Axel Michaels edited book "The Pandit"

George Hart ghart at SOCRATES.BERKELEY.EDU
Tue Oct 30 15:36:08 UTC 2001

Dear Prof. Michaels,

I do agree that it is unfair to bandy terms like racism and casteism,
and I apologize.  Of course, I did not mean to use the terms
personally -- indeed, I am quite aware that the scholars represented
in your book are all excellent.  Sadly, the history of Indological
studies has, for historical reasons, been dominated by a kind of
strange bias that has had quite noxious effects, one of which has
been to feed the causes of Hindu extremism, of casteism, and of the
myth that Brahmins, as the "scholars" of India, are somehow superior
intellectually and culturally (and even racially) to others.  This
is, purely and simply, a construction, fed by Western biases and by
the fact that the great majority of Western scholars have gotten
their understanding of traditional India from Brahmins.  I myself
have a pretty good Sanskrit basis -- I spoke Sanskrit with several
pandits in Madras for a year, reading alankaara and tarka texts, and
I have even written a Sanskrit primer, for which I wrote the Sanskrit
sentences.  I have lived in a Tamil milieu for 35 years (my wife is
from Madurai), and I know the culture quite well.

In any case, I do apologize -- I did not wish to brand anyone with
ignominious epithets; rather I wanted to point to biases in the field
(which I still feel are there).  I would like to suggest that it
would be useful to take a look at traditional Indian scholarship from
a non-Brahmin perspective, including both high and low castes.  Such
a book would profoundly surprise many people.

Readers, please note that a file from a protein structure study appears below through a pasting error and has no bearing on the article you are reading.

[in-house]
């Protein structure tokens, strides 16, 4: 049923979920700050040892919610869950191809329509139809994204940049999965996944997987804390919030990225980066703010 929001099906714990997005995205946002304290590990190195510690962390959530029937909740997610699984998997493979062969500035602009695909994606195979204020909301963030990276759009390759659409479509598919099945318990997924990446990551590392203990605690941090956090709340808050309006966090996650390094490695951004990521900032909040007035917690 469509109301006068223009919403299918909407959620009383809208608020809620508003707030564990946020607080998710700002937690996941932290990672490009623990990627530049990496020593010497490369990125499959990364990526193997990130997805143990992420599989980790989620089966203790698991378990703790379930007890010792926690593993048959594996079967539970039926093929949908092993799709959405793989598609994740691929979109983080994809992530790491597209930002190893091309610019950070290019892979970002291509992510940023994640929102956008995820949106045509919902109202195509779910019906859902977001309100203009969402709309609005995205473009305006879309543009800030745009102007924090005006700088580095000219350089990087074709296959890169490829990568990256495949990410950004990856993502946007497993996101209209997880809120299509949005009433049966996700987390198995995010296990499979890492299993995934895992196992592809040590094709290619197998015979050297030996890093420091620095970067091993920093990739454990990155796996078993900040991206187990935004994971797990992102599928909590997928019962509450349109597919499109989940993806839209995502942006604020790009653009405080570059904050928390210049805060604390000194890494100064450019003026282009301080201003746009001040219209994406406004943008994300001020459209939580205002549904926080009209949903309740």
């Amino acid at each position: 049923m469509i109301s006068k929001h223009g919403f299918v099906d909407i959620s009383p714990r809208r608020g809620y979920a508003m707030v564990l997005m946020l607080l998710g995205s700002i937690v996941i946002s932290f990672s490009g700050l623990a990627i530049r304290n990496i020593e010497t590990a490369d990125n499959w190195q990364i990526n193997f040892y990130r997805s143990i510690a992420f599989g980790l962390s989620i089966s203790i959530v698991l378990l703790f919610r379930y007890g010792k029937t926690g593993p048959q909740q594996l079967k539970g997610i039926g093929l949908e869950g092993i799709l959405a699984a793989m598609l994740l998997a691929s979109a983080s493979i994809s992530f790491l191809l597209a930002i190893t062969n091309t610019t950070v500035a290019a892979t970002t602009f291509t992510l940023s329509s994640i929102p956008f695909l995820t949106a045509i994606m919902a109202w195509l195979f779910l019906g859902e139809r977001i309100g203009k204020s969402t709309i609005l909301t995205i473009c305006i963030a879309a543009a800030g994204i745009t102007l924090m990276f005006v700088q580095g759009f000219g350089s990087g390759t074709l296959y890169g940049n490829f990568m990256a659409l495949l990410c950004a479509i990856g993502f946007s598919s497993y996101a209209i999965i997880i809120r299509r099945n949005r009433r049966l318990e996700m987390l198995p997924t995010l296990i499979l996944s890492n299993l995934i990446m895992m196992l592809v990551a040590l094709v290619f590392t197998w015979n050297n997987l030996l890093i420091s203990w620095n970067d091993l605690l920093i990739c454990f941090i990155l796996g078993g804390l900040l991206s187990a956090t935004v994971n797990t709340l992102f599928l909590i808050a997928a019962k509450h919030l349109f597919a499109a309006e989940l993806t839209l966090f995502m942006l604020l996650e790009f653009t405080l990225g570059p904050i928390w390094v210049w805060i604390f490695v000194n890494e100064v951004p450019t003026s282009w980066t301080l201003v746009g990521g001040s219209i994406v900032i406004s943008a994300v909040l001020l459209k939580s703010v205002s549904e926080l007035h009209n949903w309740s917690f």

As an addendum, I would remark the following: 1. Brahmins in South
India are less than 3% of the population; 2. Kalidasa, from his name,
must have been a Sudra (and how about Sudraka and the Suutas and
Magadhas who were bards and recited the epics); 3. In many
non-Brahmin caste groups of Tamil Nadu, some of them quite low, there
are extraordinarily rich non-Brahmin traditions that are quite as
rich as anything the Brahmins have; 4. One of the most learned groups
I have encountered is a group of low-caste people that performs
villuppaattu -- they use both Tamil and Telugu, and have broad
learning in Hindu things that few if any Brahmins have.  I could go
on and on.  Suffice it to say that we should become aware that
Brahmins represent only one of many important and central learning
traditions of India.  The days when we thought we could understand
traditional India by looking at the Vedic and other Brahmanical
traditions are, in my view, long gone. George Hart

PS You say that topics like caste and bias should not be considered
in this group.  I must profoundly and respectfully disagree.  It is
my belief and experience that the field of Indology is riddled with
biases and inaccurate ideas.  These DO reflect racist and caste views
of the past.  There is no way around this.  In my view, it is
critically important to the field that we do a better job of
confronting these biases.  One of the ways we can do that is to
listen to each other and to be open and frank.  The fact that we
inherit a tradition that is biased does not reflect on any of us
personally.  Nor does it make books such as the one you edited any
less valuable.  It DOES mean that we all need to see such things in a
much wider context.  Your title does not give that context, and that
sparked my criticism.  I look forward to reading the book -- and,
again, I extend my apologies, as I did not mean to impugn anyone's
scholarship or motives, which, I realize, are of the highest order.

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